In order to grow your practice, you need patient referrals.
As a benchmark, at least a third of your patients should be brought in through word of mouth from past and current patient referrals.
This is the most inexpensive type of marketing, and it’s the easiest to accomplish, by providing an excellent patient experience it will provide you with referrals.
You need to make sure you have a process of asking each patient for a referral of a friend or family member who may be interested in the services that the practice provides.
John Spence, author of Awesomely Simple: Essential Business Strategies for Turning Ideas into Actions, mentions that a broad array of national surveys demonstrates that these are the most important patient expectations for great service:
The patient experience first begins on how the phone is answered and is critical to the success of your practice.
First, it’s important that someone always answers the phone, since if they don’t, your patient will just dial the next practice on their Google search results.
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Every time you answer the phone you have about eight seconds to make a positive impression.
Take a deep breath, clear your mind, smile, and focus on answering the phone in an enthusiastic manner. Don’t forget to smile!
The ultimate goal is to get the caller in for a patient consultation so you can more accurately assess their needs.
However, you need to understand there is a reason the caller is calling the practice.
They may have seen one of your ads, saw a procedure you offer on a TV show like The Doctors or Dr. Oz, had a conversation with a friend who recommended you, or possibly just looked in the mirror and decided it was time for a change!
The best way to build rapport with people and create an excellent patient experience is to learn about their needs is to ask questions.
Ask questions, and find out why they are calling, and then you will know if they are a fit for your practice.
Be genuine in your conversation, and let it flow naturally. The more natural the conversation, the more trust you will build with the caller.
You also want to ask open-ended questions, which are those that require more than a yes or no answer.
Here are some examples of questions you may want to ask to get the conversation going:
You know your procedures and how successful they are to your patients, so speak with confidence.
Answer the call within three rings, or at least acknowledge them and put them on hold.
When answering the phones, keep the following in mind:
The last point is the biggest issue I see or hear in a clinic.
Never end a call with “Please call back if you have any questions.”
NO, they called for a reason—they are interested in a procedure or service you offer.
I’ve found if you did a good job on the phone, 85-90% of callers will come in for a free consultation. If you charge for consultations, the rate will be lower.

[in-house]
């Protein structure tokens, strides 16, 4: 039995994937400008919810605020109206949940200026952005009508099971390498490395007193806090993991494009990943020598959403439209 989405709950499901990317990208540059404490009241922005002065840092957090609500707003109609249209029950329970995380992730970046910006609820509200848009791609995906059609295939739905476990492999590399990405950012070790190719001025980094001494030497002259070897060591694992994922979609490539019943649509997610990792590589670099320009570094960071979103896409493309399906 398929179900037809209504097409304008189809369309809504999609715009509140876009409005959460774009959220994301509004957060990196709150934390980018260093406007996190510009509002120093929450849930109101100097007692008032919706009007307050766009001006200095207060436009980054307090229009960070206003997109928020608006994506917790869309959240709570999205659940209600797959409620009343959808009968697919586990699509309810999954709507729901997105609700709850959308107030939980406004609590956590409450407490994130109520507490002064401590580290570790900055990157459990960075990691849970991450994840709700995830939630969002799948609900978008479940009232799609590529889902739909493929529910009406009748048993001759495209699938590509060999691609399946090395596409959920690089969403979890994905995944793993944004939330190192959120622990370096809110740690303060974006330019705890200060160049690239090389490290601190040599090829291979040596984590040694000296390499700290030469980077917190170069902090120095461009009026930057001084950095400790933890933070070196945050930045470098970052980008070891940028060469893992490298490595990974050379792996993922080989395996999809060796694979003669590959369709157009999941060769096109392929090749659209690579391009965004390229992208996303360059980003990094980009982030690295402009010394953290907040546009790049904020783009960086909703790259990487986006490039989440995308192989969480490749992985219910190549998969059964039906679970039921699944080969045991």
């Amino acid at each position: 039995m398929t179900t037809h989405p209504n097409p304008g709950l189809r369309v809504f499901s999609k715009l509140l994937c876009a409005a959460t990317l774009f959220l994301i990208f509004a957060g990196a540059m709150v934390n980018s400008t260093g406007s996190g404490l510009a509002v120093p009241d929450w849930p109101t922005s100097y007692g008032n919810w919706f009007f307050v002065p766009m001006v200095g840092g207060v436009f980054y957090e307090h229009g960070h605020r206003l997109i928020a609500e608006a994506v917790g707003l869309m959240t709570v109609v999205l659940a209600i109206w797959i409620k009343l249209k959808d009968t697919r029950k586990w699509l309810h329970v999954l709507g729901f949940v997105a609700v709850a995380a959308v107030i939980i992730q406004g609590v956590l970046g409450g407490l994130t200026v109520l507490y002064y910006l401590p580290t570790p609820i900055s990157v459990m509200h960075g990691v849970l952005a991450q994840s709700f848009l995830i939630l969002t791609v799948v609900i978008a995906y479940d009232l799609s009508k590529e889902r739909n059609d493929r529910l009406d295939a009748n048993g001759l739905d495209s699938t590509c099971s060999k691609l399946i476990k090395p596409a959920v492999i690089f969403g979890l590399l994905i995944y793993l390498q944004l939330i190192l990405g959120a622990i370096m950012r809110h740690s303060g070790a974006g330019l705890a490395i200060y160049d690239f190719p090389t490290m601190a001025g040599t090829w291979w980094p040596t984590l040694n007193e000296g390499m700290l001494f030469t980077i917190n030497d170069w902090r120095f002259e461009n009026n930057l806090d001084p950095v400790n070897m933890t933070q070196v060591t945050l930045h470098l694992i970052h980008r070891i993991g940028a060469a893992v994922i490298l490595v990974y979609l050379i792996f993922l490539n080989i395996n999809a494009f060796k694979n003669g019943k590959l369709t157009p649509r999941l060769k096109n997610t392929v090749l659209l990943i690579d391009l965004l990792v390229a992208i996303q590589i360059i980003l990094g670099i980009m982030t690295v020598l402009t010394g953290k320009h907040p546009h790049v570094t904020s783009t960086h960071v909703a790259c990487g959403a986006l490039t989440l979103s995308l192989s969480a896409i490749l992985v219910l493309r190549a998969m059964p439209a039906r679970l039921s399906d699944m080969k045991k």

Book the consultation no more than a day or two away.
Track the following and enter the caller into your EMR (electronic medical records) or CRM (customer relationship management) systems: name, phone number (record from caller id; if it’s a business extension, get their mobile number), where they heard about you, why they called (procedures they are interested in), personal email, and hopefully, their consultation time.
In this day of multitasking, it’s important that while you are on the phone you are not doing anything else (checking email, filling out paperwork, etc.).
If you are distracted, they will know and not have a good patient experience and immediately feel as though they are not important to you and your practice.
It’s a good idea to have a standardized phone script that is customized for the procedures you offer at your practice which will enhance the patient experience.
The script doesn’t need to be followed exactly, but the goal is the same:
Why do we ask, “How did you hear about us?”
We do this for several reasons; one is so we know where our marketing dollars are spent so we can focus on the ones that offer us the most return on our investment.
Secondly, it helps you during the call. If they had a friend do the program, this is helpful to know, so you don’t repeat the information.
As well, they may be a past patient looking to do a “touch up” round.
As the practice manager, I also think it’s important to “secret shop” your team at least once a month.
It’s easy enough to train them, but as time goes by often-negative habits will start to develop.
Have a friend or a professional service call the practice and have a checklist to see if everyone in your practice is following the process.
If you are ready to grow your practice or are preparing to start your first practice, check out the IAPAM’s Practice Startup Workshop.